Although New York City was not hit as severely by the Blizzard of 2013 as Long Island and other locations, we nevertheless received 11.4 inches of snow in Central Park and blustery winds made temperatures feel much colder than they actually were (mid 20's).
Were the domestic ducks at the Meer able to survive the storm? I wondered.
Did all the mallards leave and the entire lake freeze over?
Unsure that all six flightless ducks actually survived, I approached the park with some sense of uncertainty and even dread.
Trying to "think positively" I anticipated that the domestics probably survived the storm, but were likely stranded on a bathtub-sized pool of water, frantically trying to keep it open.
But, I was in for huge surprise!
Although the entire eastern part of the lake was a silent, empty block of ice, devoid of all life, as I approached the western part, I could immediately detect a difference seemingly of night and day.
A large portion of the western part of the lake was open water and on it, a cacophony of vibrant, moving life -- including, Canada geese!
Oh my God, where did they come from?
At least 50 Canada geese -- like Lone Rangers coming to save the day -- had seemingly arrived with the blizzard!
The geese, along with a variety of ducks (including the six domestics) were busy moving through ice and dunking and diving in the water.
One could imagine the huge relief to the domestic ducks and mallards to suddenly have reinforcements arrive to aid in keeping open water.
It seems no bird is more proficient at breaking up thin and forming ice in the water than Canada geese. Though they don't move as quickly or deftly as ducks, their size and weight alone is enough to crack ice like a drunk breaking glasses.
Fortunately, for the mallards, they did not have to leave once the geese arrived on the scene. All the ducks appeared confident, energetic and well able to handle the cold, snow, winds and ice with the additional help.
One mallard hen, (apparently feeling her oats) even took time to brawl with and chase off a drake!
As for the domestic ducks, all of them, (apparently taking cues from the mallards and geese) dunked and dived in the water like accomplished scuba divers.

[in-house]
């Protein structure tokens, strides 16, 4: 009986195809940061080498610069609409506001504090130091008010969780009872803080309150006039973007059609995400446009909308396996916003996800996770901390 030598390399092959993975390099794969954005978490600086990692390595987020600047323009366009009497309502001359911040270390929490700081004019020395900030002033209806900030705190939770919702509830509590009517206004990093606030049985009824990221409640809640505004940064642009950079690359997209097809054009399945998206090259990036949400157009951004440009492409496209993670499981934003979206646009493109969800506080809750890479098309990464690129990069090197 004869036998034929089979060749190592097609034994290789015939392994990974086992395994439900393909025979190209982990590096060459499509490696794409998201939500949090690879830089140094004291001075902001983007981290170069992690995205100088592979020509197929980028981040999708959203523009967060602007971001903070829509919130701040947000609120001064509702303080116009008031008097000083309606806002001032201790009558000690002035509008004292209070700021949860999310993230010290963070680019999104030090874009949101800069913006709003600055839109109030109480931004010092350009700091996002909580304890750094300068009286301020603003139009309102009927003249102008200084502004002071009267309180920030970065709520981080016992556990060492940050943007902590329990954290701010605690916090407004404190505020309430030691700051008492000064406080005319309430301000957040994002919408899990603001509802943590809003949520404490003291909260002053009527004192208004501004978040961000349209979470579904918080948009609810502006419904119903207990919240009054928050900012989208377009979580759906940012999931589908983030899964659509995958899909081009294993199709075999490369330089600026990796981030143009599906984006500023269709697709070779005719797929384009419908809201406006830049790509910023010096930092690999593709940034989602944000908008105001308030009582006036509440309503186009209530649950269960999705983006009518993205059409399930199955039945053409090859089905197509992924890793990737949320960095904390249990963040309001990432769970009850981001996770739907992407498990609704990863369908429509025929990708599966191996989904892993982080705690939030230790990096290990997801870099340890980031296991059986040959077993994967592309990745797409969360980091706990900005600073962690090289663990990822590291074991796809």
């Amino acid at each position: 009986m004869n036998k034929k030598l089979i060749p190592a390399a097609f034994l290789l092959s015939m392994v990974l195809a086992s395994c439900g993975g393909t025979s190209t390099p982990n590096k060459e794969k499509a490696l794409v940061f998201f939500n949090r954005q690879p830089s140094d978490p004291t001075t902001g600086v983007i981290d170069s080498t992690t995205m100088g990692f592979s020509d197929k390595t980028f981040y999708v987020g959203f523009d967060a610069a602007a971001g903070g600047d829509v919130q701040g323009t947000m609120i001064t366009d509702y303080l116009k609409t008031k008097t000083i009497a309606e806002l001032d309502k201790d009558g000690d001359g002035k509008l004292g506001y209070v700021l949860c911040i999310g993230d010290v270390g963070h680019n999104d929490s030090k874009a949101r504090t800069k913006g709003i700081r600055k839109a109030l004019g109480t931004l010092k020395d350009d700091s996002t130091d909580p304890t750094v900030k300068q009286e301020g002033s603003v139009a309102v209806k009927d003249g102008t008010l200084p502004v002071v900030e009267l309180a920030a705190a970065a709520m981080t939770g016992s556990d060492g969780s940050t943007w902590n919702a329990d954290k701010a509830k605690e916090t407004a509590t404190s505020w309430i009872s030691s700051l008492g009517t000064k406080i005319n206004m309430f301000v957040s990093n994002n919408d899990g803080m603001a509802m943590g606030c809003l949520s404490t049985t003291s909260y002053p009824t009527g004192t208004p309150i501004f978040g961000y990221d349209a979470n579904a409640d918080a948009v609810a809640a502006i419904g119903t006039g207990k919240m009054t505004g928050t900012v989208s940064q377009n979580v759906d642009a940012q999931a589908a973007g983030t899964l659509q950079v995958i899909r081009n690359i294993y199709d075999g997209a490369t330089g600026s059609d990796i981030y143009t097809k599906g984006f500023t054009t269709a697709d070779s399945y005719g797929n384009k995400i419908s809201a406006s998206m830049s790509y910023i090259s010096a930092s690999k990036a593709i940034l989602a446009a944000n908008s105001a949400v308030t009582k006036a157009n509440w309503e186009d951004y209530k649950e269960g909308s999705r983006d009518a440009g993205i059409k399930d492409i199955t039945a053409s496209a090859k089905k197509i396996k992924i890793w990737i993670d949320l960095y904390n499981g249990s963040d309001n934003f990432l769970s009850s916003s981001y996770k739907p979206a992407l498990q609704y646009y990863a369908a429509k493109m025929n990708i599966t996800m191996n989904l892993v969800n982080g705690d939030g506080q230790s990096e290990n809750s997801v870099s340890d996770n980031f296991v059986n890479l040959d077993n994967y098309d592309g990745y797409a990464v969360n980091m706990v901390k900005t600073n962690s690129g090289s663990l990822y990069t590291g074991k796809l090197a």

This was the first time I had witnessed them practicing the skills that had so served Brad all the winters surviving at Harlem Meer. The fact is, if you are a flightless duck or goose, then you need to dive and dunk the water if you are going to make it through the winter. It is what helps to keep the water open and moving.
As for Hector, the mute swan, well, he was in the mix too.
It seemed Hector was more overseeing the efforts of the others and once again, enjoying the fruits of their labors.
Hector has never been one to put himself out very much -- especially to aid lowly ducks. Its apparently too beneath his dignity.
Words cannot describe the thril in seeing the newly arrived geese!
Though I obviously love geese for many other reasons, in this case, they really helped to make matters so much easier for the ducks (though admittedly that was not necessarily their goal, as much as to simply find open water or escape the worst of the blizzard).
The question is, where did the geese arrive from?
They may have pond hopped from the Reservoir or they may have flown in from harder hit areas like Long Island or even Connecticut.
But, perhaps none of that matters.
The important thing is that the geese -- like the Lone Ranger -- arrived just in time to save the day for the other waterfowl surviving a blizzard and an angry, iced over lake. -- PCA